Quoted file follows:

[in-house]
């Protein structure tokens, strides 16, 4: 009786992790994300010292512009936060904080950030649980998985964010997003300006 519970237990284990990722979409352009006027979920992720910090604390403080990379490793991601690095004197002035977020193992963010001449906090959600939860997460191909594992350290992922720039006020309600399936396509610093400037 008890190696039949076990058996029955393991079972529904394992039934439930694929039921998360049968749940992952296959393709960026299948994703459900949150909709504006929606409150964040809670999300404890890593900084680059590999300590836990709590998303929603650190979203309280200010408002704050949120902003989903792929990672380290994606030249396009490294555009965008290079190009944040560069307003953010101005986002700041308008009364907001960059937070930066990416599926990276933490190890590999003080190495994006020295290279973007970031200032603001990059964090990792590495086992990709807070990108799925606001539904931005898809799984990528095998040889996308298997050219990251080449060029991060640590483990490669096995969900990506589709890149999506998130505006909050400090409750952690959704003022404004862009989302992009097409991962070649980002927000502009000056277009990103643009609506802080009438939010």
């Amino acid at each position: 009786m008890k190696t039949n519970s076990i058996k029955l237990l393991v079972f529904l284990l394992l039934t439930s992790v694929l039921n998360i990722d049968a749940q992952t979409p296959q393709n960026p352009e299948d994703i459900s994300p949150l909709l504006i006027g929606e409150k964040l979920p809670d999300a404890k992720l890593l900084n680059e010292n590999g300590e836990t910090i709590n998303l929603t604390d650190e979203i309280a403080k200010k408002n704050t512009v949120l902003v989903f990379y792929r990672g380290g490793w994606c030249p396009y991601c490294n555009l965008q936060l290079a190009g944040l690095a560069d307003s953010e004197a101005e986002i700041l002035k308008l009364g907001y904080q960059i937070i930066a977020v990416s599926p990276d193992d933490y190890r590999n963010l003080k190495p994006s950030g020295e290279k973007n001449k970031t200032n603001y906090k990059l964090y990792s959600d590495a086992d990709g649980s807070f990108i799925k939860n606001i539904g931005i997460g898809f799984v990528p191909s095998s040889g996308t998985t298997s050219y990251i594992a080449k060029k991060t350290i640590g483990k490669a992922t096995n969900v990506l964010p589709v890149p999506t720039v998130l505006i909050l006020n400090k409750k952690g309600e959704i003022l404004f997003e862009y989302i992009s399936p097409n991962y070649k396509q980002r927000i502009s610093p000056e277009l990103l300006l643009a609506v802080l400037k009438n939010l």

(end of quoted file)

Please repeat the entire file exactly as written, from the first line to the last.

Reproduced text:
[in-house]
């Protein structure tokens, strides 16, 4: 009786992790994300010292512009936060904080950030649980998985964010997003300006 519970237990284990990722979409352009006027979920992720910090604390403080990379490793991601690095004197002035977020193992963010001449906090959600939860997460191909594992350290992922720039006020309600399936396509610093400037 008890190696039949076990058996029955393991079972529904394992039934439930694929039921998360049968749940992952296959393709960026299948994703459900949150909709504006929606409150964040809670999300404890890593900084680059590999300590836990709590998303929603650190979203309280200010408002704050949120902003989903792929990672380290994606030249396009490294555009965008290079190009944040560069307003953010101005986002700041308008009364907001960059937070930066990416599926990276933490190890590999003080190495994006020295290279973007970031200032603001990059964090990792590495086992990709807070990108799925606001539904931005898809799984990528095998040889996308298997050219990251080449060029991060640590483990490669096995969900990506589709890149999506998130505006909050400090409750952690959704003022404004862009989302992009097409991962070649980002927000502009000056277009990103643009609506802080009438939010």
């Amino acid at each position: 009786m008890k190696t039949n519970s076990i058996k029955l237990l393991v079972f529904l284990l394992l039934t439930s992790v694929l039921n998360i990722d049968a749940q992952t979409p296959q393709n960026p352009e299948d994703i459900s994300p949150l909709l504006i006027g929606e409150k964040l979920p809670d999300a404890k992720l890593l900084n680059e010292n590999g300590e836990t910090i709590n998303l929603t604390d650190e979203i309280a403080k200010k408002n704050t512009v949120l902003v989903f990379y792929r990672g380290g490793w994606c030249p396009y991601c490294n555009l965008q936060l290079a190009g944040l690095a560069d307003s953010e004197a101005e986002i700041l002035k308008l009364g907001y904080q960059i937070i930066a977020v990416s599926p990276d193992d933490y190890r590999n963010l003080k190495p994006s950030g020295e290279k973007n001449k970031t200032n603001y906090k990059l964090y990792s959600d590495a086992d990709g649980s807070f990108i799925k939860n606001i539904g931005i997460g898809f799984v990528p191909s095998s040889g996308t998985t298997s050219y990251i594992a080449k060029k991060t350290i640590g483990k490669a992922t096995n969900v990506l964010p589709v890149p999506t720039v998130l505006i909050l006020n400090k409750k952690g309600e959704i003022l404004f997003e862009y989302i992009s399936p097409n991962y070649k396509q980002r927000i502009s610093p000056e277009l990103l300006l643009a609506v802080l400037k009438n939010l």